(BIVN) – State officials are launching a new branding campaign to support Hawaiʻi Island tourism, with an emphasis on marketing to the U.S. mainland and Japan.
Today, lawmakers stood side-by-side with tourism executives for a press conference at the State Capitol. Hawaiʻi Island State Representative Richard Onishi, who chairs the House Committee on Tourism & International Affairs, announced a $2.5 million allocation recently approved by the Hawaii Tourism Authority’s Board of Directors to support the campaign.
The Hawaii Tourism Authority and House of Representatives issued a joint media release with the details:
Tourism on the island of Hawaii – the island’s leading industry – is receiving some much-needed support with an emphasis on new branding initiatives and increased marketing funding for its two largest markets, the U.S. mainland and Japan.
On March 28, the Hawaii Tourism Authority’s (HTA) Board of Directors approved reallocating $2.5 million in funding to support new marketing efforts to help the island of Hawaii recover from the falloff in tourism stemming from Kilauea’s change in volcanic activity that began 11 months ago.
Representative Richard H. K. Onishi, chair of the House Committee on Tourism & International Affairs and whose district covers Hilo, Keaau, Kurtistown, and Volcano, said this added emphasis to help businesses, communities, and residents on the island of Hawaii is appreciated.
“The Legislature last week approved an additional $60 million in emergency relief funding to repair damaged infrastructure,” said Onishi. “But money for infrastructure alone will not fix the damaged economy. That is why I was gratified to learn that the HTA is stepping up to the plate to provide funds to help revive Hawaii Island’s economy.”
Chris Tatum, HTA president and CEO, said the campaign is a collaborative effort to enhance how the island of Hawaii is perceived by travelers now that Kilauea volcano is idle, while also supporting businesses and jobs affected by the drop in business over the past year.
“We are very thankful to Chair Onishi and the state lawmakers for supporting the overall direction HTA is taking to do what is best for the community’s future on the island of Hawaii,” said Tatum. “This new branding campaign is needed to help enhance how travelers see the island of Hawaii as a destination and to revitalize tourism for the good of businesses and residents who rely on its sustainability.”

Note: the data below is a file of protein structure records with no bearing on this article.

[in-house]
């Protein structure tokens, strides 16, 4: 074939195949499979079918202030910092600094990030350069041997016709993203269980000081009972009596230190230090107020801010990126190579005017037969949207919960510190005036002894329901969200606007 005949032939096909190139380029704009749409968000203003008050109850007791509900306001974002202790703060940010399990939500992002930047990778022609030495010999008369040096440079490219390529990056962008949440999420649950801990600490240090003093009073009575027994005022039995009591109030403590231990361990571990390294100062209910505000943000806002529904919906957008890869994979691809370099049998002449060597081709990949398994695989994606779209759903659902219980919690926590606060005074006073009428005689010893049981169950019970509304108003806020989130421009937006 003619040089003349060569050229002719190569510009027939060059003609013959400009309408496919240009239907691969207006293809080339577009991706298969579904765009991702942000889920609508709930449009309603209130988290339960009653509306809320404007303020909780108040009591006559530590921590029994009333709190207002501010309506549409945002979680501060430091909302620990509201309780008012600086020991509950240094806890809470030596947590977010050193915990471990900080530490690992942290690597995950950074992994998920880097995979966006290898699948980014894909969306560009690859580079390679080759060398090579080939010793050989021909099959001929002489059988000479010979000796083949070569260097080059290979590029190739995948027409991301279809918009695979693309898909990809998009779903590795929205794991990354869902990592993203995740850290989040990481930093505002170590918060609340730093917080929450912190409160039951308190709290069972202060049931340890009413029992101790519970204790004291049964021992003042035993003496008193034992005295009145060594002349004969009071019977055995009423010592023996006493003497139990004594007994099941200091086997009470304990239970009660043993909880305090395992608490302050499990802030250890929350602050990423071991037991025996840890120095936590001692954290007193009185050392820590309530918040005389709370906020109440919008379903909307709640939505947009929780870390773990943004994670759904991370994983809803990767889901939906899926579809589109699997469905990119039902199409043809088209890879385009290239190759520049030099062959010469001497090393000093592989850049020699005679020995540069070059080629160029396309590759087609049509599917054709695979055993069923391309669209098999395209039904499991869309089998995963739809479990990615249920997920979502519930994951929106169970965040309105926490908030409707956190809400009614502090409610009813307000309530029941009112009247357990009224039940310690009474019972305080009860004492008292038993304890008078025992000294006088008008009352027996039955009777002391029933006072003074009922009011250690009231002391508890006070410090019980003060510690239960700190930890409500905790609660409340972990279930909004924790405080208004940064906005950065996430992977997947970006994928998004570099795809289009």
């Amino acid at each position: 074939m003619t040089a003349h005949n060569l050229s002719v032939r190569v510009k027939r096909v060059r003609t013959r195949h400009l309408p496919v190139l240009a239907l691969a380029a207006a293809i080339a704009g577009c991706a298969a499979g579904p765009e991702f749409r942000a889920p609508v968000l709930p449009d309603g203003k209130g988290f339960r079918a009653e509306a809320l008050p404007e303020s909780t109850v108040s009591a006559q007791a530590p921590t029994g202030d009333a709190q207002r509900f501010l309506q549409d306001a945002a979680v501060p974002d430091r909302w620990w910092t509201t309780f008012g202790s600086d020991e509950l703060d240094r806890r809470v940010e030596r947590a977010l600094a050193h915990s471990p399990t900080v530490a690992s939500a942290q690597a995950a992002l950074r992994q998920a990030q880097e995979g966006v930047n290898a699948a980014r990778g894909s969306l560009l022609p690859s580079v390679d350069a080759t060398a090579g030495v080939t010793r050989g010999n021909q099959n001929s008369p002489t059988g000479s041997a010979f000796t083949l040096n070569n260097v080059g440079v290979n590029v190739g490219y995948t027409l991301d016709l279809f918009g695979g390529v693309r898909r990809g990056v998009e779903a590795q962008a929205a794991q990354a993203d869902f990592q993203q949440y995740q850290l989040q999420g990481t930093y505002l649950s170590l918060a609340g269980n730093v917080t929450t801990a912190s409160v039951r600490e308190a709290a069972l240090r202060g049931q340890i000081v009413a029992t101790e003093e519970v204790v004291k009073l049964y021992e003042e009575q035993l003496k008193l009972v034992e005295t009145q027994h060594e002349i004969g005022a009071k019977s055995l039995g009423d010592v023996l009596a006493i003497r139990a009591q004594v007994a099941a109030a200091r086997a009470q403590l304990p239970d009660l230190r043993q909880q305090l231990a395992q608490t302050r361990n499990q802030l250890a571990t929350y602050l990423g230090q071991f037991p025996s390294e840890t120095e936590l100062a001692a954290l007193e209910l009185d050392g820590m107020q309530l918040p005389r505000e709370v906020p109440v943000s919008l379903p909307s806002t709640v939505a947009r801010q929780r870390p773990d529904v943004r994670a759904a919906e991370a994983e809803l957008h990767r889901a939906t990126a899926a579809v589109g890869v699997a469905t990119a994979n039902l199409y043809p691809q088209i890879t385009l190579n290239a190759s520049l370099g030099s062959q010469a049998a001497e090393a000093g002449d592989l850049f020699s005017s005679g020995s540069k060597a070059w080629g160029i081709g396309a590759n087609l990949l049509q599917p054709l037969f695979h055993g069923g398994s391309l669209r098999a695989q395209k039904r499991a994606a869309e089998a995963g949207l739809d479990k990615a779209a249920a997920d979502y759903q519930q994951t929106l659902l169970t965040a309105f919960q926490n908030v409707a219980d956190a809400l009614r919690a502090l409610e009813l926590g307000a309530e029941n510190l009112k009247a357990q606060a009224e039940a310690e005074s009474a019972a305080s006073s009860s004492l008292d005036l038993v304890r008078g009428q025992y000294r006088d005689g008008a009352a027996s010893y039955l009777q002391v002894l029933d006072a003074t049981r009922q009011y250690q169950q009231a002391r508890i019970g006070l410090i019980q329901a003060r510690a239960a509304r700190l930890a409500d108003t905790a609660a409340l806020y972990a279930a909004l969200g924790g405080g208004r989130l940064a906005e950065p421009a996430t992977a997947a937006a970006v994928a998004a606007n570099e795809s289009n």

Funding to Support Branding in U.S. Mainland and Japan
The $2.5 million reallocated by HTA will be utilized by Hawaii Tourism United States ($1.5 million) and Hawaii Tourism Japan ($1 million) to implement a series of new branding, marketing and publicity programs. This funding complements the ongoing marketing and promotional programs being implemented by HTA’s Global Marketing Team in accordance with the guidance provided by the Island of Hawaii Visitors Bureau.
The new branding programs in the U.S. mainland and Japan will employ a variety of communication tactics to reach travelers in prime regional areas via marketing, promotions, sales blitzes to travel trade professionals, and public relations.
Among the planned programs is a high-profile bus tour that will carry island of Hawaii representatives and Hawaiian cultural practitioners, making stops in key cities on the West Coast to promote travel opportunities to the destination and showcase the vast number of attractions and activities visitors can enjoy island-wide.
Kilauea Lava Flows Continued for Five Months
Kilauea, one of the world’s most active volcanoes, erupted on May 3, 2018, in the lower Puna area on the island’s east side. Kilauea continuously poured out lava over the next five months covering approximately 13.7 square miles of land and destroying more than 700 homes.
Although the affected area in lower Puna comprised less than one percent of the island of Hawaii, which measures 4,028 square miles and is larger than all of the other Hawaiian Islands combined, businesses island-wide suffered significant losses in revenue, as many visitors began choosing to avoid the island due to concerns about the lava flows and air quality.
On August 6, 2018, the lava flow from Kilauea volcano ceased with the air quality becoming clean and clear immediately thereafter. On March 26, 2019, the U.S. Geological Survey changed Kilauea volcano’s alert level from “advisory” status to “normal,” officially ending the eruption.
Impact of Kilauea Eruption on Island of Hawaii Tourism
The impact that Kilauea volcano’s eruption has had on tourism for the island of Hawaii over the past year is reflected in its visitor statistics.
As published through April 2018, island of Hawaii tourism was on a record-setting pace through the first four months of the year with the growth in visitor spending (+12.7 percent to $967 million) and visitor arrivals (+12.5 percent to 648,738 arrivals) significantly ahead of the previous high totals in 2017.
In the eight months that followed in 2018, visitor spending and arrivals steadily declined on the island of Hawaii with the year-end figures showing that visitor spending had flattened (+0.2 percent to $2.40 billion) and visitor arrivals declined (-2.5 percent to 1,718,181 arrivals) compared to 2017.
Through February 2019, the island of Hawaii has reported substantial decreases in both visitor spending (-10.3 percent to $445.8 million) and visitor arrivals (-10.7 percent to 285,628 arrivals) compared to the same two-month period in 2018.
Tatum commented, “With this new marketing campaign, our goals are to help reverse this continuing decline and emphasize to travelers the positive message about the abundance and diversity of attractions, activities, and sites to see and enjoy on the beautiful island of Hawaii.”